Article Type

Original Study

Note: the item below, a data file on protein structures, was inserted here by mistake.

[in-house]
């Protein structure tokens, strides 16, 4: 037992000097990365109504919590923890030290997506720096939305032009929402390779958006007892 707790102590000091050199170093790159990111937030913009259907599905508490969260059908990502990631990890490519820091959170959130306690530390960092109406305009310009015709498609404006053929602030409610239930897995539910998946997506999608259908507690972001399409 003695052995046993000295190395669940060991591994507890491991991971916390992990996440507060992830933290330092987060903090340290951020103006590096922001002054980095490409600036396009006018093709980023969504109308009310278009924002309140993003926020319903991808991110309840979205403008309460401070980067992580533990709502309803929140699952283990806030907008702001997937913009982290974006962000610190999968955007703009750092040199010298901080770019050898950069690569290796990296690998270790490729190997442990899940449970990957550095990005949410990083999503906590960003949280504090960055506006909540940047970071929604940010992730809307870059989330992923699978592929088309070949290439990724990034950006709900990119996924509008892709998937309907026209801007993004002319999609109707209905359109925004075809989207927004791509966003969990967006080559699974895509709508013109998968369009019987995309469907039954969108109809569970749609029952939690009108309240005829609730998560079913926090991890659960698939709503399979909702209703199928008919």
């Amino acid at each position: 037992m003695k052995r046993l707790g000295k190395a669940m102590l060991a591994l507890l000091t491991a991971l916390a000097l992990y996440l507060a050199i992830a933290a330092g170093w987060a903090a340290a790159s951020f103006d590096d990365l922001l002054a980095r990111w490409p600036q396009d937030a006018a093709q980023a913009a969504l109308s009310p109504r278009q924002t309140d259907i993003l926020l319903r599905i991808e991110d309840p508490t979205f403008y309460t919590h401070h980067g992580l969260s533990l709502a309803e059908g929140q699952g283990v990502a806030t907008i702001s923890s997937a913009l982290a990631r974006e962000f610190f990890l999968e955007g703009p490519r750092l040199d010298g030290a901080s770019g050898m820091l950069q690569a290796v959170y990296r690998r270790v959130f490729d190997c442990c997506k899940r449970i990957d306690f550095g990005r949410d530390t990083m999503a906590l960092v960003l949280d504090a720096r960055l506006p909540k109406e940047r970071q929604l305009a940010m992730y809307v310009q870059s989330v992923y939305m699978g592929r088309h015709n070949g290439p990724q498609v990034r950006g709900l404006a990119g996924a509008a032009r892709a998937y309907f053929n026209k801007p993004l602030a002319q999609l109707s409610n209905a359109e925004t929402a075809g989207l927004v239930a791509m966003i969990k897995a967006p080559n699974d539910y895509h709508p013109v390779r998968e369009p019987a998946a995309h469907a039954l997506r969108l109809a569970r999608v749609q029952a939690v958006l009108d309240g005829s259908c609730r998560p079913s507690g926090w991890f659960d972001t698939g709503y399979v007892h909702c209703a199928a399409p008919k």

Objective The aim of this study was to compare the results of total hip arthroplasty in diabetic and nondiabetic patients. Background Total hip arthroplasty is considered one of the most successful and effective surgical procedures performed in the world. The increase in the numbers of patients undergoing hip arthroplasty coincides with the incidence of increased prevalence of diabetes over the last two decades. The diabetic population undergoing arthroplasty is very poorly reported in comparison with the nondiabetic population due to the adverse outcomes of diabetes. Materials and methods All 40 patients received cemented primary total hip replacement for the treatment of osteoarthritis and were divided into two groups: a diabetic group, which included 20 patients, and the nondiabetic group, which included 20 patients. The functional outcome was evaluated according to the modified Harris Hip Score in all patients, and complications (e.g., superficial wound problems, deep infection, periprosthetic fracture, loosening, and osteolysis) were recorded in both groups. Results Patients with diabetes mellitus required longer hospital stay and increased overall cost. Moreover, the need for postoperative blood transfusion was higher in the diabetic group. The diabetic group showed a higher number of complications in comparison with the nondiabetic group, although it was statistically nonsignificant. The study showed the negative impact of body weight on the functional outcome in both groups. Conclusion Diabetic patients undergoing arthroplasty are the high-risk group and they required close monitoring of blood glucose level during the perioperative period, as diabetic patients had a higher rate of postoperative complications and required longer hospital stay and had increased total cost in comparison with the nondiabetic group.